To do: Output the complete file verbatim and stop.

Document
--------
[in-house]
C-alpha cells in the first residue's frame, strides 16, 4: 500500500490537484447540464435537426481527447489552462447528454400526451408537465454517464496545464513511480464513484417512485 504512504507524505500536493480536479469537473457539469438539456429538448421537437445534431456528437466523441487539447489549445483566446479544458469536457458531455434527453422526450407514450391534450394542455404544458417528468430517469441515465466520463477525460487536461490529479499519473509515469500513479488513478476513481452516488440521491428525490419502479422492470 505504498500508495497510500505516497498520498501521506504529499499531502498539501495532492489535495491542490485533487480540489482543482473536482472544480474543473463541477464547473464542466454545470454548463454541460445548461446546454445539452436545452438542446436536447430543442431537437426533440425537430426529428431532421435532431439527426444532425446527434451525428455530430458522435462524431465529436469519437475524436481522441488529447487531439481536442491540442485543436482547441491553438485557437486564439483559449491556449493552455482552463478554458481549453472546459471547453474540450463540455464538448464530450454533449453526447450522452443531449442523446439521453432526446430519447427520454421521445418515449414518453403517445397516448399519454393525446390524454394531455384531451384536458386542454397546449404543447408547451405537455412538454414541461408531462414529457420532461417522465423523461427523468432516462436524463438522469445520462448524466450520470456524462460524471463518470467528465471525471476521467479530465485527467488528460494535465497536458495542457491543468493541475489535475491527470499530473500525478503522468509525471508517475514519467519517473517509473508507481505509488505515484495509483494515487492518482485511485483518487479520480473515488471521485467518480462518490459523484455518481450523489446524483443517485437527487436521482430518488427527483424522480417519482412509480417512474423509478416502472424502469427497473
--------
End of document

[in-house]
C-alpha cells in the first residue's frame, strides 16, 4: 500500500490537484447540464435537426481527447489552462447528454400526451408537465454517464496545464513511480464513484417512485 504512504507524505500536493480536479469537473457539469438539456429538448421537437445534431456528437466523441487539447489549445483566446479544458469536457458531455434527453422526450407514450391534450394542455404544458417528468430517469441515465466520463477525460487536461490529479499519473509515469500513479488513478476513481452516488440521491428525490419502479422492470 505504498500508495497510500505516497498520498501521506504529499499531502498539501495532492489535495491542490485533487480540489482543482473536482472544480474543473463541477464547473464542466454545470454548463454541460445548461446546454445539452436545452438542446436536447430543442431537437426533440425537430426529428431532421435532431439527426444532425446527434451525428455530430458522435462524431465529436469519437475524436481522441488529447487531439481536442491540442485543436482547441491553438485557437486564439483559449491556449493552455482552463478554458481549453472546459471547453474540450463540455464538448464530450454533449453526447450522452443531449442523446439521453432526446430519447427520454421521445418515449414518453403517445397516448399519454393525446390524454394531455384531451384536458386542454397546449404543447408547451405537455412538454414541461408531462414529457420532461417522465423523461427523468432516462436524463438522469445520462448524466450520470456524462460524471463518470467528465471525471476521467479530465485527467488528460494535465497536458495542457491543468493541475489535475491527470499530473500525478503522468509525471508517475514519467519517473517509473508507481505509488505515484495509483494515487492518482485511485483518487479520480473515488471521485467518480462518490459523484455518481450523489446524483443517485437527487436521482430518488427527483424522480417519482412509480417512474423509478416502472424502469427497473